Bone density scanning, also called dual-energy X-ray absorptiometry (DXA or DEXA) or bone densitometry, is an enhanced form of X-ray technology that is used to measure bone loss. DEXA is today’s established standard for measuring bone mineral density (BMD).
DEXA scans were performed on Hologic Delphi QDR4500A/SL (Fort Myers, 33912 FL, USA). BMD was measured by DEXA in the lumbar spine and hip. Two X-ray beams with differing energy (about 140 kVp and 14,3 mAS) has been used for measuring the BMD. When soft tissue absorption was subtracted out, the BMD was determined from the absorption of each beam by bone [14, 15].
To assess the spine, the patient’s legs were supported on a padded box to flatten the pelvis and lower (lumbar) spine. To assess the hip, the patient’s feet were placed in a brace that rotates the hip inward. In both cases, the detector was slowly passed over the area, generating images on a computer monitor.
Absolute BMD values, Z-scores, and T-scores (number of standard deviations below the BMD of a younger reference group) for lumbar spine and right femoral neck were reported and mean scores for all patients were calculated.
A summary of the results provided by the DEXA scans was presented as printed report: BMD (g/cm2), T-score, and Z-score (for femoral neck, total and L1–L4 region).
2.3. Laboratory Methods
The serum markers measured were those addressing mineral metabolism, including calcium, phosphate, calcium-phosphate product (Ca × P), parathyroid hormone (PTH) and alkaline phosphatase (ALP), as well haemoglobin, albumin, C-reactive protein, ferritin, glucose, and lipid profile. Blood samples were drawn in the fasting state, before hemodialysis (in the CHP) by COBAS Mira S analyzer, Roche Diagnostics, 333 Fiske Street, Holliston, MA 011746, USA.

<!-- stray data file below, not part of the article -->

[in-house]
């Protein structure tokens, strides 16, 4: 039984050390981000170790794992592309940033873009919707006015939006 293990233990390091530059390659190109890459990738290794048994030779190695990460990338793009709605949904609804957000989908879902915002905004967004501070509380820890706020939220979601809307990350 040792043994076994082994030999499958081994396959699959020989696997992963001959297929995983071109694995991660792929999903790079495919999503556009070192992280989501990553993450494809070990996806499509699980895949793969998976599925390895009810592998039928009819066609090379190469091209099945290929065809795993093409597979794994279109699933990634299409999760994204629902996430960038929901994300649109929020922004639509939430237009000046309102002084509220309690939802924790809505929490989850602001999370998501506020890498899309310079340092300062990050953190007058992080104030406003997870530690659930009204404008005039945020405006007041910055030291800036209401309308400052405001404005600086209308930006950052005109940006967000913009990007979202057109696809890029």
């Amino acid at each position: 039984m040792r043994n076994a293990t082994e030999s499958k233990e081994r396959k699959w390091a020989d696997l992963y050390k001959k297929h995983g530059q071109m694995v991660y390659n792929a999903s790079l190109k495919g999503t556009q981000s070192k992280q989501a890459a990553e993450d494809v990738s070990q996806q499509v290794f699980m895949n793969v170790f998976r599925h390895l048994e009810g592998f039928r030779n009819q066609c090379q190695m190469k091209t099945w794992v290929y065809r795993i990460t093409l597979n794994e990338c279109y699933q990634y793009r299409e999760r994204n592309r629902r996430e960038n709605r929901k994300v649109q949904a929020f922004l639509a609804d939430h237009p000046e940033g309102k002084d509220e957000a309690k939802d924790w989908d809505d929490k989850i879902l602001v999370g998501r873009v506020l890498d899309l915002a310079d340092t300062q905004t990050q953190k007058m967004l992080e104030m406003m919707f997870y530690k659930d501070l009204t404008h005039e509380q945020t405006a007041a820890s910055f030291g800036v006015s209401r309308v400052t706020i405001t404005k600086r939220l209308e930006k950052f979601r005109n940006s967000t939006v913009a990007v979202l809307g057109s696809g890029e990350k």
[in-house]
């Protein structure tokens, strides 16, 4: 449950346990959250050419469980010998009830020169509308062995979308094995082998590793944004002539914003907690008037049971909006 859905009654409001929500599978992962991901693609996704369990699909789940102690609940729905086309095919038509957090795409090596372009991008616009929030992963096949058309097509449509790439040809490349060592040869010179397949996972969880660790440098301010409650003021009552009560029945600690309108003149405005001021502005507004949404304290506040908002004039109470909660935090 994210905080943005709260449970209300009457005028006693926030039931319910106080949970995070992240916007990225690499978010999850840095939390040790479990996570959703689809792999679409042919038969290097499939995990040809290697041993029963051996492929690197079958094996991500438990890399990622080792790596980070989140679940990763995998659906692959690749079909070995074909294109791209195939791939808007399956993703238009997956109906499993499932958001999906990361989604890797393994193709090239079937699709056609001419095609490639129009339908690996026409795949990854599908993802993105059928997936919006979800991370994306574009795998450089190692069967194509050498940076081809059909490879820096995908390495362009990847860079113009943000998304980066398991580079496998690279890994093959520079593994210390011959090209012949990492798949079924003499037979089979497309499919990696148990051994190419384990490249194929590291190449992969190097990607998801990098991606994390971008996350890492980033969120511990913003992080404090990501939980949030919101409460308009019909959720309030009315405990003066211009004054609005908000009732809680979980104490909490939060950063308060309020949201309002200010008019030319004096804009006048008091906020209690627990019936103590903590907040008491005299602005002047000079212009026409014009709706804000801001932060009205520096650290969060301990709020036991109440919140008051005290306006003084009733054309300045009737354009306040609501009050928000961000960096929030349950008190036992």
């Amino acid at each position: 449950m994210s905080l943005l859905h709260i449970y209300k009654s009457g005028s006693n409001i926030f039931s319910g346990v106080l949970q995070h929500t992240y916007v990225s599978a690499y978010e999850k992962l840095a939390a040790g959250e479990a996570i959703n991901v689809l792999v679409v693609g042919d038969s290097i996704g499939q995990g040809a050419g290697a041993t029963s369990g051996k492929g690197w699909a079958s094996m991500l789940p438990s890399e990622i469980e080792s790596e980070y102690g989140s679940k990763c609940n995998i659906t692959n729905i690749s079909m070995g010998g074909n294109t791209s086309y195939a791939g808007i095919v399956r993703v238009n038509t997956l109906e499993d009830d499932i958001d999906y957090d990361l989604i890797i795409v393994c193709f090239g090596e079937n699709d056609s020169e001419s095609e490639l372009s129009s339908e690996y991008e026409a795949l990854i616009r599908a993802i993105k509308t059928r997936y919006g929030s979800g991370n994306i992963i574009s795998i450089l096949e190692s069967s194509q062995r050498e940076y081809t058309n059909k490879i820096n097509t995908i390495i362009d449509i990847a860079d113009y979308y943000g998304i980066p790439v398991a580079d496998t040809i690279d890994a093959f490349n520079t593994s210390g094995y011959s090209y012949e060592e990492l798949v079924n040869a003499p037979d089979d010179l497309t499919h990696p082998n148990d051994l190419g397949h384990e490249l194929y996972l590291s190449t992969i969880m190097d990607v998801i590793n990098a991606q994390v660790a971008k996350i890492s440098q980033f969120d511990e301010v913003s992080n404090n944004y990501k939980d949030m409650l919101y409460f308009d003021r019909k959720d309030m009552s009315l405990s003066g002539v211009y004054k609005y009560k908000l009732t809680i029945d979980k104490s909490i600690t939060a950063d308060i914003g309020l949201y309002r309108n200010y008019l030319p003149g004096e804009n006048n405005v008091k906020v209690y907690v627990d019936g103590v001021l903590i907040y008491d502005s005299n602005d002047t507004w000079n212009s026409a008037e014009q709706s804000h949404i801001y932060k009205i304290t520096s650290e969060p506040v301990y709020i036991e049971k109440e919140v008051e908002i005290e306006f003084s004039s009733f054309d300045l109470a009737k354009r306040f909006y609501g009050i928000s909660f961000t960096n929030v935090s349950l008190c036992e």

2.4. Statistical Analysis
The results were expressed as means ± standard deviations. Univariate associations between PWV, VC, and BMD were explored using linear regression. Univariate regression analysis between PWV and other variables were performed. The following baseline independent categorical variables was entered into linear regression analysis as determinants of PWV, AAC score, and BMD of lumbar spine: age, gender, diabetes (yes/no), hypertension (yes/no), dialysis stage, PTH, ionized calcium, calcium, phosphorus, Ca × P product, alkaline phosphatase, CRP, cholesterol, LDL-cholesterol, HDL-cholesterol, triglycerides, urea, creatinine, and so forth.
Multivariate linear regression was performed to determine significant associations between VC, PWV, and other variables, adjusted for potential confounders. All tests were two-tailed and a value of <0.05 was considered statistically significant. Pearsons’s correlation coefficient (r) was calculated and tested for significance of linear relationship among variables. A value <0.05 was considered to be significant. All analyses were performed using the SPSS 20.0 for Windows.
The patients from the GPP group were predominantly males (60%) with a median age 57.5 years (range 37–80), 30% (18/60) smokers, 40% (24/60) patients had a history of hypertension, and 20% (12/60) patients had diabetes.